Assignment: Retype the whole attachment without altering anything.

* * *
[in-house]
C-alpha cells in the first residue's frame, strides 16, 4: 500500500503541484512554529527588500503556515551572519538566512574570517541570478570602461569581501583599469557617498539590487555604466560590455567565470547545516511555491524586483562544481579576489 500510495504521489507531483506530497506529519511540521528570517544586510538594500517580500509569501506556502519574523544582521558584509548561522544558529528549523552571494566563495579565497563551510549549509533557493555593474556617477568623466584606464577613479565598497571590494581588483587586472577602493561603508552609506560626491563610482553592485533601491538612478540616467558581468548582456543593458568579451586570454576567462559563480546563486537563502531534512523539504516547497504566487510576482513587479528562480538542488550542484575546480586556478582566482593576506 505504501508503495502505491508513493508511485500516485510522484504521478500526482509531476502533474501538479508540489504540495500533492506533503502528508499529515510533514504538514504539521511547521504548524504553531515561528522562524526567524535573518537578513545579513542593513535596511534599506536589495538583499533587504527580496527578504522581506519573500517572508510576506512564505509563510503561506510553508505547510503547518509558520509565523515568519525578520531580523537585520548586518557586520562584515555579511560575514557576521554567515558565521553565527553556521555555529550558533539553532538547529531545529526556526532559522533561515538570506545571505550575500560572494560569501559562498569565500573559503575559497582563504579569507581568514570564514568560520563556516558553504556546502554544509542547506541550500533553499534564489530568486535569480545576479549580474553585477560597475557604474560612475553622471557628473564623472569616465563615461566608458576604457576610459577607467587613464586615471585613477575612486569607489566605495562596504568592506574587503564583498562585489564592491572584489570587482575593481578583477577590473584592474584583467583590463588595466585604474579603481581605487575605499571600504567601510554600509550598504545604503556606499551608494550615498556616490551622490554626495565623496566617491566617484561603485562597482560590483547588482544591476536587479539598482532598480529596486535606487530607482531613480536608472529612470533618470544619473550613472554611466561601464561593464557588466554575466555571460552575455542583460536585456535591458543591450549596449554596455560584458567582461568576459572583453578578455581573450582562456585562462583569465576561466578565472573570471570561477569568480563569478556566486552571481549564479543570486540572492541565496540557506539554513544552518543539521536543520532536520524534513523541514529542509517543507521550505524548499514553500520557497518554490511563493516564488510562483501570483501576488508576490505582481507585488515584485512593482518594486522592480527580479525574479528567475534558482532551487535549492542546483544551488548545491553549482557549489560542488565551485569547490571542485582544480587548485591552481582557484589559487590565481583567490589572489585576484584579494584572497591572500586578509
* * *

[in-house]
C-alpha cells in the first residue's frame, strides 16, 4: 500500500503541484512554529527588500503556515551572519538566512574570517541570478570602461569581501583599469557617498539590487555604466560590455567565470547545516511555491524586483562544481579576489 500510495504521489507531483506530497506529519511540521528570517544586510538594500517580500509569501506556502519574523544582521558584509548561522544558529528549523552571494566563495579565497563551510549549509533557493555593474556617477568623466584606464577613479565598497571590494581588483587586472577602493561603508552609506560626491563610482553592485533601491538612478540616467558581468548582456543593458568579451586570454576567462559563480546563486537563502531534512523539504516547497504566487510576482513587479528562480538542488550542484575546480586556478582566482593576506 505504501508503495502505491508513493508511485500516485510522484504521478500526482509531476502533474501538479508540489504540495500533492506533503502528508499529515510533514504538514504539521511547521504548524504553531515561528522562524526567524535573518537578513545579513542593513535596511534599506536589495538583499533587504527580496527578504522581506519573500517572508510576506512564505509563510503561506510553508505547510503547518509558520509565523515568519525578520531580523537585520548586518557586520562584515555579511560575514557576521554567515558565521553565527553556521555555529550558533539553532538547529531545529526556526532559522533561515538570506545571505550575500560572494560569501559562498569565500573559503575559497582563504579569507581568514570564514568560520563556516558553504556546502554544509542547506541550500533553499534564489530568486535569480545576479549580474553585477560597475557604474560612475553622471557628473564623472569616465563615461566608458576604457576610459577607467587613464586615471585613477575612486569607489566605495562596504568592506574587503564583498562585489564592491572584489570587482575593481578583477577590473584592474584583467583590463588595466585604474579603481581605487575605499571600504567601510554600509550598504545604503556606499551608494550615498556616490551622490554626495565623496566617491566617484561603485562597482560590483547588482544591476536587479539598482532598480529596486535606487530607482531613480536608472529612470533618470544619473550613472554611466561601464561593464557588466554575466555571460552575455542583460536585456535591458543591450549596449554596455560584458567582461568576459572583453578578455581573450582562456585562462583569465576561466578565472573570471570561477569568480563569478556566486552571481549564479543570486540572492541565496540557506539554513544552518543539521536543520532536520524534513523541514529542509517543507521550505524548499514553500520557497518554490511563493516564488510562483501570483501576488508576490505582481507585488515584485512593482518594486522592480527580479525574479528567475534558482532551487535549492542546483544551488548545491553549482557549489560542488565551485569547490571542485582544480587548485591552481582557484589559487590565481583567490589572489585576484584579494584572497591572500586578509